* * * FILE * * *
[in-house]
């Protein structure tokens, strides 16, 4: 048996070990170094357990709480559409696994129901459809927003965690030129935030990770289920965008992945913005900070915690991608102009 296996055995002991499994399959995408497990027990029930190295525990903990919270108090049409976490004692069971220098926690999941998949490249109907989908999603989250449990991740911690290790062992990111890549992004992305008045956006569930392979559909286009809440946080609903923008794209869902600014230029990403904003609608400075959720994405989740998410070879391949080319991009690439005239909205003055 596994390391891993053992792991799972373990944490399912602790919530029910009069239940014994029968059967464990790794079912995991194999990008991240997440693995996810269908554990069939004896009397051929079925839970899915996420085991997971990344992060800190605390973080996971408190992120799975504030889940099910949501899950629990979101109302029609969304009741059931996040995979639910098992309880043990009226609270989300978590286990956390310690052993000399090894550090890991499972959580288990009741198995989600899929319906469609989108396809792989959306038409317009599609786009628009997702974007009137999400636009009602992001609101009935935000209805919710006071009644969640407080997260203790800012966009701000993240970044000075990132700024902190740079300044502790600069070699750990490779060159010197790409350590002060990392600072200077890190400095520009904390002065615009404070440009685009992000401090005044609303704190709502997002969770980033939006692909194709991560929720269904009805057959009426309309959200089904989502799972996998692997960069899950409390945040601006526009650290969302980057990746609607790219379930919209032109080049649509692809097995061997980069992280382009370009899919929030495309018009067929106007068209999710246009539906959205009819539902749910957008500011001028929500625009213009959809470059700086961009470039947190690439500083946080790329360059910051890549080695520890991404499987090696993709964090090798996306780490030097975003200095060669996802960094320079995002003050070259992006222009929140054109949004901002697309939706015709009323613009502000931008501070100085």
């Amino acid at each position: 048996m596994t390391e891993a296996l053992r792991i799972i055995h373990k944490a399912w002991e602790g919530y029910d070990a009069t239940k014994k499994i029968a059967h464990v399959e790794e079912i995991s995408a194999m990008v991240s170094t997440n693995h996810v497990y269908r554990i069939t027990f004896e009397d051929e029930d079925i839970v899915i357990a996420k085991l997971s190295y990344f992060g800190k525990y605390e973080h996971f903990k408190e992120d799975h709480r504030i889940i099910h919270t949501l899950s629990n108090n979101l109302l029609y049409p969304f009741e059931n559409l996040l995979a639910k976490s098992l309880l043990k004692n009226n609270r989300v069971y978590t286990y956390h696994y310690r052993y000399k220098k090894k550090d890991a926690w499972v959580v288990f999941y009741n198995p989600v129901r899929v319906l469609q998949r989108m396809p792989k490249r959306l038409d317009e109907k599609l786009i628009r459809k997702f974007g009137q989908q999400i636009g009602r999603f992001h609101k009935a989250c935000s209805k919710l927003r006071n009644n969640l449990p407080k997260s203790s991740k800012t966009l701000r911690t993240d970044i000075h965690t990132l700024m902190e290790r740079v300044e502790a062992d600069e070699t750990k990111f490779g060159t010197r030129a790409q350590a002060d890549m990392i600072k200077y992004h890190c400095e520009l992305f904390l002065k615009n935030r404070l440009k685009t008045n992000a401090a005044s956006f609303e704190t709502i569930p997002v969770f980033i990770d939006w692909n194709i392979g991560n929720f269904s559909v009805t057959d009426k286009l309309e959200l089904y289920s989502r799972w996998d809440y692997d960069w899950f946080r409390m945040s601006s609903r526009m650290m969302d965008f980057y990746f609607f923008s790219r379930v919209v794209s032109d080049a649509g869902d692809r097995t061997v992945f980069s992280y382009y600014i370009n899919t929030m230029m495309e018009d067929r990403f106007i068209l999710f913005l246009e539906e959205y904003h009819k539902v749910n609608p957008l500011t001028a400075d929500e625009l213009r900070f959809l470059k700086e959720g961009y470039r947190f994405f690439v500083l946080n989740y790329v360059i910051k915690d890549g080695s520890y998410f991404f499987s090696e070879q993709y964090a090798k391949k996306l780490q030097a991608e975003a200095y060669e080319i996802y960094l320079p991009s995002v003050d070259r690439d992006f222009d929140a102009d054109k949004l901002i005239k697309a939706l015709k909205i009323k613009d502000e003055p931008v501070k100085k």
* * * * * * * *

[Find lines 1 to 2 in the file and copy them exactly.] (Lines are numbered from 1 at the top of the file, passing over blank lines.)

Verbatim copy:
[in-house]
């Protein structure tokens, strides 16, 4: 048996070990170094357990709480559409696994129901459809927003965690030129935030990770289920965008992945913005900070915690991608102009 296996055995002991499994399959995408497990027990029930190295525990903990919270108090049409976490004692069971220098926690999941998949490249109907989908999603989250449990991740911690290790062992990111890549992004992305008045956006569930392979559909286009809440946080609903923008794209869902600014230029990403904003609608400075959720994405989740998410070879391949080319991009690439005239909205003055 596994390391891993053992792991799972373990944490399912602790919530029910009069239940014994029968059967464990790794079912995991194999990008991240997440693995996810269908554990069939004896009397051929079925839970899915996420085991997971990344992060800190605390973080996971408190992120799975504030889940099910949501899950629990979101109302029609969304009741059931996040995979639910098992309880043990009226609270989300978590286990956390310690052993000399090894550090890991499972959580288990009741198995989600899929319906469609989108396809792989959306038409317009599609786009628009997702974007009137999400636009009602992001609101009935935000209805919710006071009644969640407080997260203790800012966009701000993240970044000075990132700024902190740079300044502790600069070699750990490779060159010197790409350590002060990392600072200077890190400095520009904390002065615009404070440009685009992000401090005044609303704190709502997002969770980033939006692909194709991560929720269904009805057959009426309309959200089904989502799972996998692997960069899950409390945040601006526009650290969302980057990746609607790219379930919209032109080049649509692809097995061997980069992280382009370009899919929030495309018009067929106007068209999710246009539906959205009819539902749910957008500011001028929500625009213009959809470059700086961009470039947190690439500083946080790329360059910051890549080695520890991404499987090696993709964090090798996306780490030097975003200095060669996802960094320079995002003050070259992006222009929140054109949004901002697309939706015709009323613009502000931008501070100085």